5. 5. Internet/Intranet/Extranet % Other Telecommunication devices % Improvements to administrative and managerial systems % Other ICT investments % PRODUCT € _____________________ Research & Development % Improving the quality of existing products (different from R&D) % Creation of new products (different from R&D) % Marketing and Communication % Other investments on products % PROCESS € _____________________ New plant(s) % New machinery and equipment % Patents, licenses or other intangible assets % Increasing efficiency (by reducing inputs or labour) % Quality certifications % Reduction of Environmental impact % Other investments in process % HUMAN € _____________________ RESOURCES P. Sicari, STD DRAFT, Nov 5/07 Page 5
  6. 6. Training courses % Promoting advancement in management education % Improving the “Working Environment” % Other Investments in HR % 3. If you have answered “No” to question 1, could you please explain why your firm made no new growth investments or expenditures by indicating which of the following statements best describes your situation? The firm doesn’t have sufficient revenues or assets to support new growth investments and expenditures, and it does not believe that it can raise the required funds through external fund providers. The firm has sufficient revenues to support new growth investments and expenditures but prefers to retain these resources for future operational expenditures. The firm is still consolidating its position and finds it premature to launch any new growth-oriented strategy. For the time being, the firm has no interest in expanding production, changing processes or exploiting new markets. Other reasons. P. Sicari, STD DRAFT, Nov 5/07 Page 6
  7. 7. SECTION 2 – THE FINANCING OF NEW GROWTH STRATEGIES 4. How were new investments financed? [Indicate the amount of financing for new growth investments and expenditures that was obtained through Debt and/or Equity Financing. Then indicate in percentage terms how much financing was obtained through each subcategory of financing]. DEBT FINANCE € ________________ EQUITY FINANCE € ________________ Long term bank loans % Own capital % Short and medium term bank Equity transferred to banks and % other traditional investing % loans institutions Government-guaranteed bank Equity transferred to Private % Equity and Venture Capital % loans investors Leasing % Equity transferred to individual investors (family, friends, % Fiscal facilities % acquaintances, etc.) Other long term financial % Government capital transfers liabilities % through business supporting Other short and medium term % policies and incentives financial liabilities P. Sicari, STD DRAFT, Nov 5/07 Page 7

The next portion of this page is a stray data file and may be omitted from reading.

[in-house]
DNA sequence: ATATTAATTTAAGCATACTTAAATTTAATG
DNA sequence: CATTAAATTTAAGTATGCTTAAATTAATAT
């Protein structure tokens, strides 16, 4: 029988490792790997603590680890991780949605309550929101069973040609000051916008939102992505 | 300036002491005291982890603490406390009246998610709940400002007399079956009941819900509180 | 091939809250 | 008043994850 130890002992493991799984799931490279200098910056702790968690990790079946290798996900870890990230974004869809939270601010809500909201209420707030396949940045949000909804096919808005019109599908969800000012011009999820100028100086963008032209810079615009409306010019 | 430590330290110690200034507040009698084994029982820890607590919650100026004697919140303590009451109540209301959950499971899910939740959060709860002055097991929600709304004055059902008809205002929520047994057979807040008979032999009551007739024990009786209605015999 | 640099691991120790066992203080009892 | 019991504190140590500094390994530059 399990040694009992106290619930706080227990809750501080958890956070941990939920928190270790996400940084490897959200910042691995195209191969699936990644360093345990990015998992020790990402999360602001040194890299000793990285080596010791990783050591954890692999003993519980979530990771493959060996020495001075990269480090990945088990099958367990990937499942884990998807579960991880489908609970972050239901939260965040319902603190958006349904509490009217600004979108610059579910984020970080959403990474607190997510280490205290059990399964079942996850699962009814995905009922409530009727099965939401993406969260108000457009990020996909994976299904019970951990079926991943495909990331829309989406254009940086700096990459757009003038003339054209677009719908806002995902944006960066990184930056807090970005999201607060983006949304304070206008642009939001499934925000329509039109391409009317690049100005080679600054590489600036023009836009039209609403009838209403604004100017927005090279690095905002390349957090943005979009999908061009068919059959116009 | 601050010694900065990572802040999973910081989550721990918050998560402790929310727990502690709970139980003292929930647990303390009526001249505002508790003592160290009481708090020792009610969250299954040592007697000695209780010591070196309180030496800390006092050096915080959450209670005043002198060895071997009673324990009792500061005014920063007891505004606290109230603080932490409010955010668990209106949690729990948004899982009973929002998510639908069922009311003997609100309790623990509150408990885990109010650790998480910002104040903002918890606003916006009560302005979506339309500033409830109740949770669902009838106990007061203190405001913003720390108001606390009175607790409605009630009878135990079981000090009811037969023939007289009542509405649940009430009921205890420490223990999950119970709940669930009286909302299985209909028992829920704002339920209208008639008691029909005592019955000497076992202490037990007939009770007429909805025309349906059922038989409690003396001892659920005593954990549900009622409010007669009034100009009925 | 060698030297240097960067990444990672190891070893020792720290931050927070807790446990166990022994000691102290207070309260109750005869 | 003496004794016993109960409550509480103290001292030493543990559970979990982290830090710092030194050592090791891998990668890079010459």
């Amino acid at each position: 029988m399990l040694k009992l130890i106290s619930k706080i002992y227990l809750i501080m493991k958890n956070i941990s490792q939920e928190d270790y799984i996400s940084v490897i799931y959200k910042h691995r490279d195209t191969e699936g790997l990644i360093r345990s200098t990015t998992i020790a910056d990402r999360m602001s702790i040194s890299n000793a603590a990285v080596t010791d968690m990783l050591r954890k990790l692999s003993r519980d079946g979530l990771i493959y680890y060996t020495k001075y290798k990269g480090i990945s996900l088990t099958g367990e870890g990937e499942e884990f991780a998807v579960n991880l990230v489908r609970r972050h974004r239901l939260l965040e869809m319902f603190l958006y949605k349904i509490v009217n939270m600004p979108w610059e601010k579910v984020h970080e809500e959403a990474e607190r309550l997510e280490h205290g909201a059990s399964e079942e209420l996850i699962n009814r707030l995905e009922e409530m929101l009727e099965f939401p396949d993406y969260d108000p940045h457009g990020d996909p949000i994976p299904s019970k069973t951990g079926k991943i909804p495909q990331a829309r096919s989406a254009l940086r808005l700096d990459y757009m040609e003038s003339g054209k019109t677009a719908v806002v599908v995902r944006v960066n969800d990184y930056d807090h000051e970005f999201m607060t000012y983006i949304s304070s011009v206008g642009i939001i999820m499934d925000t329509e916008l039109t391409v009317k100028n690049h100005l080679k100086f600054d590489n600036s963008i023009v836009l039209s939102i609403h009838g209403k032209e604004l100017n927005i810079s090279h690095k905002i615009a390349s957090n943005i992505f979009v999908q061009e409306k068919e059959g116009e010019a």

8. 8. 5. Did an inability to borrow sufficient funds prevent the firm from making all or part of the desired growth investments and expenditures in 200(X-1)? Yes No SECTION 3 – THE RELATIONSHIP WITH DEBT FINANCE PROVIDERS 6. Which of the following statements best describes the relationship between your firm and banks as concerns the financing of new growth investments and expenditures made in 200(X-1)? Banks provided us with all the funds we requested from them. Banks refused to provide the requested funds. Banks provided only partial funding. The firm didn’t apply to banks for financing. (Go to Q 8) 7. In those cases where banks have provided none or only part of the requested amounts, what was the main reason that the funds were not provided? Banks considered the firm’s growth project to be too risky according to their operational standards. Banks considered the firm was already over-exposed in terms of bank loans and additional borrowing would have badly damaged its solvency rate. Banks asked for additional guarantees that the firm could not provide. The cost of debt was at too high a level and the firm decided to forgo a bank loan. Other reasons. P. Sicari, STD DRAFT, Nov 5/07 Page 8
  9. 9. 8. As concerns Question 6, if you have answered that your firm has not applied to banks in order to finance last year’s new growth investments and expenditures could you please explain why by selecting one of the following statements? The firm knew in advance that it could not meet the Bank’s loan requirements. The firm was seeking more flexible financial solutions. The firm was seeking less costly financial solutions. Other reasons. 9. As concerns the financing of new growth investments and expenditures made in 200(X-1), which of the following statements best describes the decision to seek financing from debt finance providers other than banks? The firm applied directly to other debt finance providers rather than banks. The firm applied to other debt finance providers after a previous refusal from traditional banking institutions. The firm didn’t apply to other debt finance providers. SECTION 4 – OWN RESOURCES 10. In those cases where firm’s own resources have not or have only partially contributed to the funding of 200(X-1) new growth strategies, what was the main reason for that? Firm’s own resources were simply insufficient to finance the planned new investments. P. Sicari, STD DRAFT, Nov 5/07 Page 9